So I would like to ask Bagley High School, are you open to a Muslim speaker who spews venom towards Christians and Jews?  I ask the Police and Law Enforcement in Bagley - had this been a Muslim speaker spewing venom against Jews and Christians - would you have handled this situation the same way?

I ask the radio stations and media in Bagley and around - had this been a Muslim speaker spewing venom against Christians and Jews - would you have favorably promoted the event on your station and paper?  Are Muslim voices that you despise heard? This demonstrates whether it was hate or freedom that is motivating speakers and the audience.

I ask the FBI who is constantly asking us to keep our eyes and ears open to questionable behavior by Muslims and to aid them in preventing terrorism - had this been a Muslim speaker spewing venom - would you have remained silent?  

According to Islamic teachings, freedom of speech is a valuable concept when embraced with a spirit engaged in the search for truth and is not laced with insults and vulgarity. For example, Islam forbids Muslims from cursing or attacking other faiths. Islamic teachings also prohibit sitting in the company of those who ridicule and mock God or the prophets.  There is no value or critical thinking in such speech.

In the Qur'an, one hears arguments raised by Satan toward God as well as the objections toward Prophet Mohammed, upon him peace and blessings, by the early Makkans. God does not censor these voices but responds to the charges raised.

Satan was given time till Judgment Day to prove that God's ennoblement of human beings over him was a mistake.  If you are for free speech, then you are for an equal platform for those you disagree with, who oppose or challenge your views and ideas, openly and transparently.  

Speech that seeks to incite a crowd and rage at any opposing voice and muzzle everyone who can respond and challenge their argument - is not free speech, but hate.  

In addition, in the Quran we are told of a conversation between Prophet Solomon, upon him peace, and the Queen of Sheba.  The Queen of Sheba was of a different faith, different gender, and different ethnicity, in other words, the "other."  When a subject of Prophet Solomon shares with him negative news regarding the Queen, Prophet Solomon responds with a call for verification and investigation.  He respectfully writes to the Queen and engages her directly, openly and transparently.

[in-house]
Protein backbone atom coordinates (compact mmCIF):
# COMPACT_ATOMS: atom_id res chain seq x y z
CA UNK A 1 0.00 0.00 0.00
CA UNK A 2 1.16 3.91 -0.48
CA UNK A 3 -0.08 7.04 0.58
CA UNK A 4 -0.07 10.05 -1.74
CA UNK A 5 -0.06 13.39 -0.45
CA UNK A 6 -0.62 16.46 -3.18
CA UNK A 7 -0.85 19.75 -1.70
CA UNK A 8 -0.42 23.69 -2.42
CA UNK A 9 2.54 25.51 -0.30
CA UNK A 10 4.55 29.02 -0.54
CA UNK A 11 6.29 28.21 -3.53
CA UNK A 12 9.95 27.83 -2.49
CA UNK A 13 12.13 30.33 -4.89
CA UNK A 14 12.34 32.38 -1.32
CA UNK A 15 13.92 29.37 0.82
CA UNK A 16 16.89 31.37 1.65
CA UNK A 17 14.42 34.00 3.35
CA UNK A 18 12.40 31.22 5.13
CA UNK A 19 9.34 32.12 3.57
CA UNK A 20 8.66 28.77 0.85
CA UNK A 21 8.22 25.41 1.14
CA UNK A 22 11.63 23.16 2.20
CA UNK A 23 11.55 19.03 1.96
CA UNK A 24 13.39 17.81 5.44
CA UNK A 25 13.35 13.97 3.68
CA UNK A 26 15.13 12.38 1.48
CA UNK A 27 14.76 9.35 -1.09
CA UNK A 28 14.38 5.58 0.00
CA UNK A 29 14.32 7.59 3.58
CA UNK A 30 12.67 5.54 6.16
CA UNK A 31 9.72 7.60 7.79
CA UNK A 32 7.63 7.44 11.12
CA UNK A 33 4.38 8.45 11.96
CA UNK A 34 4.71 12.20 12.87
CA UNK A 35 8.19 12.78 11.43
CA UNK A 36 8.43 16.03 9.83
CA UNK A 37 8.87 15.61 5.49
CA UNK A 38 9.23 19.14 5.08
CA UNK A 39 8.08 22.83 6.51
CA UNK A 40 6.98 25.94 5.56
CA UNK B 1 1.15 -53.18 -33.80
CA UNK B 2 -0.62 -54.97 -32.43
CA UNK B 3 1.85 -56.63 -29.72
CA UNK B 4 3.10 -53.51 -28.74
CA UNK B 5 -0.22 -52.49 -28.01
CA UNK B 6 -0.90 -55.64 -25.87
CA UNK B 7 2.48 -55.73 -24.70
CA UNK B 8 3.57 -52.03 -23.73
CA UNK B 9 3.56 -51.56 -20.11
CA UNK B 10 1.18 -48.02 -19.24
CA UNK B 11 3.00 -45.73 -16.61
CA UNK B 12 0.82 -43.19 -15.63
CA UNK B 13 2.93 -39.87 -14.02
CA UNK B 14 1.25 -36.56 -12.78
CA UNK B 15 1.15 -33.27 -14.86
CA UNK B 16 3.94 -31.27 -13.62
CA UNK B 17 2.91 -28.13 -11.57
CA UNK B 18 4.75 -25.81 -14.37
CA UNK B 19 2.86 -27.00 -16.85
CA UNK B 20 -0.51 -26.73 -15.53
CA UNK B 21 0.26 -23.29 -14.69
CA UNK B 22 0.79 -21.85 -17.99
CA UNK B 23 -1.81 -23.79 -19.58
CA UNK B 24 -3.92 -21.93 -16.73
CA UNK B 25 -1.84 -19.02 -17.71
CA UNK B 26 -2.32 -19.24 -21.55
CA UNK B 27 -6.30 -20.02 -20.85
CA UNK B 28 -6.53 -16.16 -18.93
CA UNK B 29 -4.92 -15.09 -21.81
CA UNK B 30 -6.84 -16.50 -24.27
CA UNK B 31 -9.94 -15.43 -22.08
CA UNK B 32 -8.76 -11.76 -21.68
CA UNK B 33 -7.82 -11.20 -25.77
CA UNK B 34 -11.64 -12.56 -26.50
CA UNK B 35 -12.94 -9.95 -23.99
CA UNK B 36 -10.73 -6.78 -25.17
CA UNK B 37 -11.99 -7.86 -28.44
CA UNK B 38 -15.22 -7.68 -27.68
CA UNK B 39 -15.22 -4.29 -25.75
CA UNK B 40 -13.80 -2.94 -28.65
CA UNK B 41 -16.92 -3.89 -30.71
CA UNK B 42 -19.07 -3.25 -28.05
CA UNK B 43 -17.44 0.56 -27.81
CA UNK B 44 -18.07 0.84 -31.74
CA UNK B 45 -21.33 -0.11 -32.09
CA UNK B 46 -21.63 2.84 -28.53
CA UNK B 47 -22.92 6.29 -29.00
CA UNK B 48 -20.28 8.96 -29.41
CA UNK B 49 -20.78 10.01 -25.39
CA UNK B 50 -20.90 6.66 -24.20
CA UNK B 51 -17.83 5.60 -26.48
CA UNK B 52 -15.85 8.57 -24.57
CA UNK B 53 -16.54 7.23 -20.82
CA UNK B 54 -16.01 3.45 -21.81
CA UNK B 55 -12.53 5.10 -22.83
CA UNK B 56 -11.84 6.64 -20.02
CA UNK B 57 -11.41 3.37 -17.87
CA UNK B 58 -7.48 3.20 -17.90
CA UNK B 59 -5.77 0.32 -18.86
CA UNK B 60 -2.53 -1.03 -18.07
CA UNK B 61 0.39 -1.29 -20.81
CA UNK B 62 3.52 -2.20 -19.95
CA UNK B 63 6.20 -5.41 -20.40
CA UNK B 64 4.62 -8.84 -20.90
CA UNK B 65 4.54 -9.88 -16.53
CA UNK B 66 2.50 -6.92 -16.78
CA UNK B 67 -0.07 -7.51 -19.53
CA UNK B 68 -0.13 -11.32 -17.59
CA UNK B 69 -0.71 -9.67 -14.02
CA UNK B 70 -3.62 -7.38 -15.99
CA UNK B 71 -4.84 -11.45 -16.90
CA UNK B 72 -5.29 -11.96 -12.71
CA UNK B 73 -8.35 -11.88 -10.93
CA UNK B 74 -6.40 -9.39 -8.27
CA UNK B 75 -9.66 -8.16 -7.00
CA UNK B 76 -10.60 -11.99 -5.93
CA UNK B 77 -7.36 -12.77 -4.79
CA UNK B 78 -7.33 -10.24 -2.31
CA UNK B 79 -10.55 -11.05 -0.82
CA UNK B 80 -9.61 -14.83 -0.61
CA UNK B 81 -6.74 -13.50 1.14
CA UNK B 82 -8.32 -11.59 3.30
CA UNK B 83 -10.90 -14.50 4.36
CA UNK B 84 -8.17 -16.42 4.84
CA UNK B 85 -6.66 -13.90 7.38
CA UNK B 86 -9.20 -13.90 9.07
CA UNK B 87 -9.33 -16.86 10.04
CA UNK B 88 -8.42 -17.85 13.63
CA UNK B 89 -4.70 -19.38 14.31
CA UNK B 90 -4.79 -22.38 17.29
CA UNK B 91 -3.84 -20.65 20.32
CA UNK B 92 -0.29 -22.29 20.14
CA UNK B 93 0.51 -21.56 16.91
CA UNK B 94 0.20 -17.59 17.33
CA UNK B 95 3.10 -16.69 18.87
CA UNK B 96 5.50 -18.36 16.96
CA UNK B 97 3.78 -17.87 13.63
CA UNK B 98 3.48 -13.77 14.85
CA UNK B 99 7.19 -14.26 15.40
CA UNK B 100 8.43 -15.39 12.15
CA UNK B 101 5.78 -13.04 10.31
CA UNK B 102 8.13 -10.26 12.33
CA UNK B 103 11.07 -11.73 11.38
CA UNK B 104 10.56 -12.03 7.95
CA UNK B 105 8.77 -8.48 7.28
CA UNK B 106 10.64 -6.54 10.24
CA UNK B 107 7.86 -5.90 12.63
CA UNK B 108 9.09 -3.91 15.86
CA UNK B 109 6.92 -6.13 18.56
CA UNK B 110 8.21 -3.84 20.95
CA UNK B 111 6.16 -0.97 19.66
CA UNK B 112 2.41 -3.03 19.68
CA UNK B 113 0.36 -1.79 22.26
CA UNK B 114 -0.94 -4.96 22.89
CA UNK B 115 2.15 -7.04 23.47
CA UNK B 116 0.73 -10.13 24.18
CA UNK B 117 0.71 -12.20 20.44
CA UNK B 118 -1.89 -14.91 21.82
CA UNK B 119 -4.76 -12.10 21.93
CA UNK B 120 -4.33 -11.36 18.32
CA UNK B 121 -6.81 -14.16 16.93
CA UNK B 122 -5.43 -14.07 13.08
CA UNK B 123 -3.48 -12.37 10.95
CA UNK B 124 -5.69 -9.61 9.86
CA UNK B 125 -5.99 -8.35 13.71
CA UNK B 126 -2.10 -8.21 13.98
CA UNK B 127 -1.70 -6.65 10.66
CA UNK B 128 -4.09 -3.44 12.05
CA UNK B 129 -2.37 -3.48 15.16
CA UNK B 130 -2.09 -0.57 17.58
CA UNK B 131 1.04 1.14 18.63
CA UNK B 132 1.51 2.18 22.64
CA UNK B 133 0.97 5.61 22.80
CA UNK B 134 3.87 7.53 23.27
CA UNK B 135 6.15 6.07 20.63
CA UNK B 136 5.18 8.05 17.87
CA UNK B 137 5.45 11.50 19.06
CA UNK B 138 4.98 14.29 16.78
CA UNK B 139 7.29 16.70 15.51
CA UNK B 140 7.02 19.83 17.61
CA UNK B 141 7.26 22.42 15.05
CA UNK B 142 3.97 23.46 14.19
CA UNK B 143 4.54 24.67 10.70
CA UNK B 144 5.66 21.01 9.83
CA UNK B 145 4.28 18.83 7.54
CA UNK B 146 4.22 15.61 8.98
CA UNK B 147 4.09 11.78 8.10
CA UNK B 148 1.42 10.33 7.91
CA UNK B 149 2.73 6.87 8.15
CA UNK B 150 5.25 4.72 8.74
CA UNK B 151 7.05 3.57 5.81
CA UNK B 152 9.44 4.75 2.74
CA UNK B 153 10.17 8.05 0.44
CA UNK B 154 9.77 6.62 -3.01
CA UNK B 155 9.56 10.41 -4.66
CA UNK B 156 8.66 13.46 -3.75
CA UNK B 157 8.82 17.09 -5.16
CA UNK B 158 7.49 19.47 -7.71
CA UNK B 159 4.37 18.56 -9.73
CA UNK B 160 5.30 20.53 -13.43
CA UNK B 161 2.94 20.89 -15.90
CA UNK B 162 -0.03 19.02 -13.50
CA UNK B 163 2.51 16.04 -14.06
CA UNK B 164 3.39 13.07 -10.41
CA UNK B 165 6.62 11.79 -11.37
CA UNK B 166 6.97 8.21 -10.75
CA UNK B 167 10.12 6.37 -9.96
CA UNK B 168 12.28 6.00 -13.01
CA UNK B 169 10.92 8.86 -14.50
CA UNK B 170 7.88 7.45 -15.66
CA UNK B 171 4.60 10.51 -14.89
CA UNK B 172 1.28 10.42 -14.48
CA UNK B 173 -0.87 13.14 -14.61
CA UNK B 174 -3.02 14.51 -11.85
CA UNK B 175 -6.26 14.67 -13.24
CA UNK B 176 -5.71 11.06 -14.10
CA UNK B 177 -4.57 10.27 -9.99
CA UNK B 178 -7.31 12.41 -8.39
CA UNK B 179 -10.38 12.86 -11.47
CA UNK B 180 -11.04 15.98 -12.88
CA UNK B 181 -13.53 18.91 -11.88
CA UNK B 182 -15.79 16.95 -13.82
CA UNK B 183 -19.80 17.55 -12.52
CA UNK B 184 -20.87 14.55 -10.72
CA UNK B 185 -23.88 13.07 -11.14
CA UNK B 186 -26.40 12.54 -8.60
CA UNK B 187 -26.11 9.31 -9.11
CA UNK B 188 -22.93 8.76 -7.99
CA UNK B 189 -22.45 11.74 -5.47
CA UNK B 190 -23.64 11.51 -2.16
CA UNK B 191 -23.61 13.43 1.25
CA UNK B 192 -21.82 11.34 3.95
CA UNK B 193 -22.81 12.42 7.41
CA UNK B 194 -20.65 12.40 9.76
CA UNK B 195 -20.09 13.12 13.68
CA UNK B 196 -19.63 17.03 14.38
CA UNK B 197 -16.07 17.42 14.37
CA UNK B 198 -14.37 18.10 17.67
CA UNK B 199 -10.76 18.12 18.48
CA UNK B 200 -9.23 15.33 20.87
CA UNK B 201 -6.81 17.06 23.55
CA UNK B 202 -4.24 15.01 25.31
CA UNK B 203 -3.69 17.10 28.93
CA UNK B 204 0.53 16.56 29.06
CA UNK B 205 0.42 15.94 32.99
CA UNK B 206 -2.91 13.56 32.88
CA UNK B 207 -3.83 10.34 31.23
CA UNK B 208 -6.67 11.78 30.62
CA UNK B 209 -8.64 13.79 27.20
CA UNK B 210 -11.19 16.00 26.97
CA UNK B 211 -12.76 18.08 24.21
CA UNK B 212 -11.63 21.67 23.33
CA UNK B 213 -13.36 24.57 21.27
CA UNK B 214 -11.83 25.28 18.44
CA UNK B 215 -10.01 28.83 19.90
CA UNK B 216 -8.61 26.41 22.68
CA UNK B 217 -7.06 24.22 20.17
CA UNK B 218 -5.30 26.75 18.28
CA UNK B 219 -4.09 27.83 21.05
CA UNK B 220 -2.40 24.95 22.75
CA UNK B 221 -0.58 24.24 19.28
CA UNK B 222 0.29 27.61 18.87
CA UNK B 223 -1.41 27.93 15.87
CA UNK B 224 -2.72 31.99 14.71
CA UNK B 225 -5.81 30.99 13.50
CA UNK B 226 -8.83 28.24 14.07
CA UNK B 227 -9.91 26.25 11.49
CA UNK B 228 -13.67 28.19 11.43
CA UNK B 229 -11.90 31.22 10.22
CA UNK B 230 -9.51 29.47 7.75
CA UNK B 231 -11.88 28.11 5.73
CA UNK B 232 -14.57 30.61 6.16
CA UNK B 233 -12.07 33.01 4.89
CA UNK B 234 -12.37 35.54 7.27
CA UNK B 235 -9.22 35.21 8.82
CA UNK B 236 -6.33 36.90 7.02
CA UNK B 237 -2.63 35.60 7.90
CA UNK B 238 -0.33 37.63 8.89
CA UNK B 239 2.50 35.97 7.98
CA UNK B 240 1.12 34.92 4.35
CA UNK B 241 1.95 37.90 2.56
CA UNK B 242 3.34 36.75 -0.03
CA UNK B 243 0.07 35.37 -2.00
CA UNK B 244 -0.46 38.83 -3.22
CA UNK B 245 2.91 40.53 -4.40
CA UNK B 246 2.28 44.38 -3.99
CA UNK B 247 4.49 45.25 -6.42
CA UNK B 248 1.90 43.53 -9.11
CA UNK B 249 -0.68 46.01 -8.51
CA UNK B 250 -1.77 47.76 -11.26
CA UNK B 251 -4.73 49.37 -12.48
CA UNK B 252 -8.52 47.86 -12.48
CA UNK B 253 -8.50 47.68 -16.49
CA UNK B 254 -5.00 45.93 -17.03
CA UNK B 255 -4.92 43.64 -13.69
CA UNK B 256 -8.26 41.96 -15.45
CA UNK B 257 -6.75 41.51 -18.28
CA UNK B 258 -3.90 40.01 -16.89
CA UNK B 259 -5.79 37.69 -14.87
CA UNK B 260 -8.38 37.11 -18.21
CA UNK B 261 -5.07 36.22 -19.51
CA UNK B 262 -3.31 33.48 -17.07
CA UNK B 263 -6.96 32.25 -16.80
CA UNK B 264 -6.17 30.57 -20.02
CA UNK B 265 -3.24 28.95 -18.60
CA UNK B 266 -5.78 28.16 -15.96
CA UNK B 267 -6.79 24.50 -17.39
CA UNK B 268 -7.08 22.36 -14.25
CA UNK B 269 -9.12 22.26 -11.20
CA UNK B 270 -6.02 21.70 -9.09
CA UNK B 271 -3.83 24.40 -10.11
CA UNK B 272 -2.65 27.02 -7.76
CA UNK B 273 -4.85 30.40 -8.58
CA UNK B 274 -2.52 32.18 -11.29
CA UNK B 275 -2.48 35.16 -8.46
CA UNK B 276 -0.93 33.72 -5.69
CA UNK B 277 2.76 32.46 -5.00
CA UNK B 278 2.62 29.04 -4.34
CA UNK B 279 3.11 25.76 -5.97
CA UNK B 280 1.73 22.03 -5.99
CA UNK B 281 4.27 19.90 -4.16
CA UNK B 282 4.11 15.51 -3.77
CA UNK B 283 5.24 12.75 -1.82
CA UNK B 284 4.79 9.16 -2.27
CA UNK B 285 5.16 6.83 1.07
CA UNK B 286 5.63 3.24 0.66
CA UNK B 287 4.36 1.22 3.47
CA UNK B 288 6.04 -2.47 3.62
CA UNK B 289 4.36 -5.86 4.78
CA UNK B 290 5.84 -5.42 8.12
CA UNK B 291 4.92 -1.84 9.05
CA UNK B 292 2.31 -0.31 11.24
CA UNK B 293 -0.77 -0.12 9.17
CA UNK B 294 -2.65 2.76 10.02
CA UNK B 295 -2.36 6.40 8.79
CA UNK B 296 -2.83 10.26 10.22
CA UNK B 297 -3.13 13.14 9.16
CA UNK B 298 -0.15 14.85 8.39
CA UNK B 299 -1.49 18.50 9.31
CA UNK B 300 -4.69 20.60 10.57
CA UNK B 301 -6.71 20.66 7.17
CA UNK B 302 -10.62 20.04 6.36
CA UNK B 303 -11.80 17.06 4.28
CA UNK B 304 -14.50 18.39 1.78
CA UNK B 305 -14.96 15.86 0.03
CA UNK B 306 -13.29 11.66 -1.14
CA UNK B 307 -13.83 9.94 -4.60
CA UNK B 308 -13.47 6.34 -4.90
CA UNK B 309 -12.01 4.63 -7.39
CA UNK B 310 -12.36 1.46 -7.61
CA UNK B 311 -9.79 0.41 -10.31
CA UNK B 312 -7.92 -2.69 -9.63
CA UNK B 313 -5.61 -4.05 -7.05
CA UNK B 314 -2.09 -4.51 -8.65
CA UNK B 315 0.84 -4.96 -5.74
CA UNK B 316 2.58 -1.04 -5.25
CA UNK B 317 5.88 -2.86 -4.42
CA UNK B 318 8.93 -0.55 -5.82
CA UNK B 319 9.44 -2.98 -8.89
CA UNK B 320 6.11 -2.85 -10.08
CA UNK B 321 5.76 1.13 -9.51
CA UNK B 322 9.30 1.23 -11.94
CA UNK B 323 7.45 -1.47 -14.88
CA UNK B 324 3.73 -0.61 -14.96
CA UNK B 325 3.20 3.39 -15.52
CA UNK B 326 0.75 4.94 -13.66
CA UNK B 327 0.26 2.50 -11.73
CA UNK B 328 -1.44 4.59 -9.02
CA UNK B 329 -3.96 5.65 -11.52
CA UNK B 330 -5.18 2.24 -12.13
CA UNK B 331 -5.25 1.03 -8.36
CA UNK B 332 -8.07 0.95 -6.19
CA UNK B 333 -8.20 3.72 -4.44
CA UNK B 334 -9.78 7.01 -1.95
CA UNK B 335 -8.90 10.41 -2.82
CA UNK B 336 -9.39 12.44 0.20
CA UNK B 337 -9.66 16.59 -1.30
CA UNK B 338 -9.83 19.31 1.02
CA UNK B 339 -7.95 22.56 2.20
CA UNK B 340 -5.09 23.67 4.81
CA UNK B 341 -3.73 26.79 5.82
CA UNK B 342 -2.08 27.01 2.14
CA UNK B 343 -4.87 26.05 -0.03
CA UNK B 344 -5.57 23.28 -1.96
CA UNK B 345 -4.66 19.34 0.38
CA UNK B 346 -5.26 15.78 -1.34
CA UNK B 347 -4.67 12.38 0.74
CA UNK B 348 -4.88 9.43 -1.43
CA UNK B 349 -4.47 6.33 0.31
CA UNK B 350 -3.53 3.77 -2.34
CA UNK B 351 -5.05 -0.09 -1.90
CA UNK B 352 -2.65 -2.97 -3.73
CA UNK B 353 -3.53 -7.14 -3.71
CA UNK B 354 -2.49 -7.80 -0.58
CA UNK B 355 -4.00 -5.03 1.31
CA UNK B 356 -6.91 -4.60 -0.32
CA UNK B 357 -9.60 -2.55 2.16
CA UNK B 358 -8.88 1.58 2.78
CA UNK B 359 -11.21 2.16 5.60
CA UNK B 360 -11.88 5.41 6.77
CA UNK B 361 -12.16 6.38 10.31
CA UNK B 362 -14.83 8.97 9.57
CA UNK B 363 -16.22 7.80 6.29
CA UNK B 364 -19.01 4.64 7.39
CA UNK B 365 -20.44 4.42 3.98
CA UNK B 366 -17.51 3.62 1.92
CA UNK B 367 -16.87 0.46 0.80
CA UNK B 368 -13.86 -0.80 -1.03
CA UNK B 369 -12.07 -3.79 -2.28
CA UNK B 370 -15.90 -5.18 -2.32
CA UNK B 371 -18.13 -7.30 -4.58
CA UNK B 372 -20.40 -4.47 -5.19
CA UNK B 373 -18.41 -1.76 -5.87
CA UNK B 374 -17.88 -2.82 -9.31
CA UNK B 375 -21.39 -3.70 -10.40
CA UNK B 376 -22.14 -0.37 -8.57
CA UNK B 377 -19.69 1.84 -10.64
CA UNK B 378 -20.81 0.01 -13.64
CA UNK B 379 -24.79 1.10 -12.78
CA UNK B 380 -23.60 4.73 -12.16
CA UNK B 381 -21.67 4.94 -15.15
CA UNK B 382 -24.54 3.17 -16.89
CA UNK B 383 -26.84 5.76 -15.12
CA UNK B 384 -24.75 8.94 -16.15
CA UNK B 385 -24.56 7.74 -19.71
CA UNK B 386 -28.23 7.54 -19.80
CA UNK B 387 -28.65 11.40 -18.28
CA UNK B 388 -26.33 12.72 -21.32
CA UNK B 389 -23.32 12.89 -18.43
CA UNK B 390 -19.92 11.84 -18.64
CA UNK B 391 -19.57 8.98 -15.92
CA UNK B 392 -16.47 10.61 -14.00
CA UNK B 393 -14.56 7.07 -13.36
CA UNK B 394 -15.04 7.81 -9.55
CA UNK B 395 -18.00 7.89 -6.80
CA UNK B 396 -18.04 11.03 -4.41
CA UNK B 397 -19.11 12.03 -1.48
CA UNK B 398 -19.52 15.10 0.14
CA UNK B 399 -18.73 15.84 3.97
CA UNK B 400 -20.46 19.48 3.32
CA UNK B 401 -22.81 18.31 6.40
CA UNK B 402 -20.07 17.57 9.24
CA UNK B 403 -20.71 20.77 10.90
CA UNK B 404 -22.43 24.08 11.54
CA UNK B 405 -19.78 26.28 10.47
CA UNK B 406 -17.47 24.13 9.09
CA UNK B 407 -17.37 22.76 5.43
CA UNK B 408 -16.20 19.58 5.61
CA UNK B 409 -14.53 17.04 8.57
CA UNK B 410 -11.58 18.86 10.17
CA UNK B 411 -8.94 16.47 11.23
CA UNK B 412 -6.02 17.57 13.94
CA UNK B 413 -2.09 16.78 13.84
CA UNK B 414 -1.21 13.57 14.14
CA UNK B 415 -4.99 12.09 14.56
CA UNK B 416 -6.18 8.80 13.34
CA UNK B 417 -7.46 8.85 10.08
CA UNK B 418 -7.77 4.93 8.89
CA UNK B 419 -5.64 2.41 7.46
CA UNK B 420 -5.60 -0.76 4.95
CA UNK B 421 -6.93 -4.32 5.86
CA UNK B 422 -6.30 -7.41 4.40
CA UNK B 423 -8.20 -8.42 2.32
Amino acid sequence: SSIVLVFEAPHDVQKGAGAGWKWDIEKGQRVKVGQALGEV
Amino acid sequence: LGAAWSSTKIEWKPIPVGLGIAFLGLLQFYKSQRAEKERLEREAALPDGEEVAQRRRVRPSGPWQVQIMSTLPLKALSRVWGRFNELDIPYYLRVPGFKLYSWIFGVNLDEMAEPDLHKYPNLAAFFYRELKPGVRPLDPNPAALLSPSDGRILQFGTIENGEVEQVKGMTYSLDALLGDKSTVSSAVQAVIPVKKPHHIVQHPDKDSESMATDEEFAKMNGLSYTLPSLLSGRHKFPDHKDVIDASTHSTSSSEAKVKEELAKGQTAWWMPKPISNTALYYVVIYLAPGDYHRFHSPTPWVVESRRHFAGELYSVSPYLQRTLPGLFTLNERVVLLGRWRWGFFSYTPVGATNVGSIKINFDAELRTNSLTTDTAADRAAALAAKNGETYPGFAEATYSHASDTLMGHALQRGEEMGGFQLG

(Solomon) said: "Soon shall we see whether thou hast told the truth or lied!  "Go thou, with this letter of mine, and deliver it to them: then draw back from them, and (wait to) see what answer they return"...  (The queen) said: "Ye chiefs! here is delivered to me - a letter worthy of respect. (Quran 27: 27-29)

When a crowd is easily incited by negative comments on the "other" and fails to accept its responsibility to verify, investigate, and engage openly and transparently, then that is not freedom of speech, but hate.

The quotes shared above in the imagination game were not the quotes of a Muslim speaker; rather, they are the quotes of Usama K. Dakdok, a Christian speaker, who came to Bagley, Minnesota this past weekend to warn Minnesotans about the "disease of Islam."  I changed the quotes to help us understand that were similar quotes to be said by a Muslim toward non-Muslims, we would not be so open and receptive to such speech and we would not call it free speech.  We would easily recognize it as hate speech.

SEE:  Three-day Bagley Islamophobe event turns nasty as crowd harasses Muslim woman at high school

I do not ask for the US to hit Dakdok with a drone, but why is al-Awlaki hit with a drone, while Dakdok and others are allowed to speak in public schools or spaces under the banner of "freedom of speech?"  That is not imagination, but reality.

SEE: US cited controversial law in decision to kill American citizen by drone

The issue for me is not that Dakdok and others like him are allowed to speak, but the platform in which they speak is a platform where Muslims are marginalized, mocked and silenced.  It is a platform devoid of critical thinking, investigation, transparency, and verification.  It confuses feelings with facts, projection with analysis and promotes a demented understanding of one another, which creates an atmosphere that is unhealthy for Muslims and all citizens in Bagley, Minnesota and America at large.

Reflect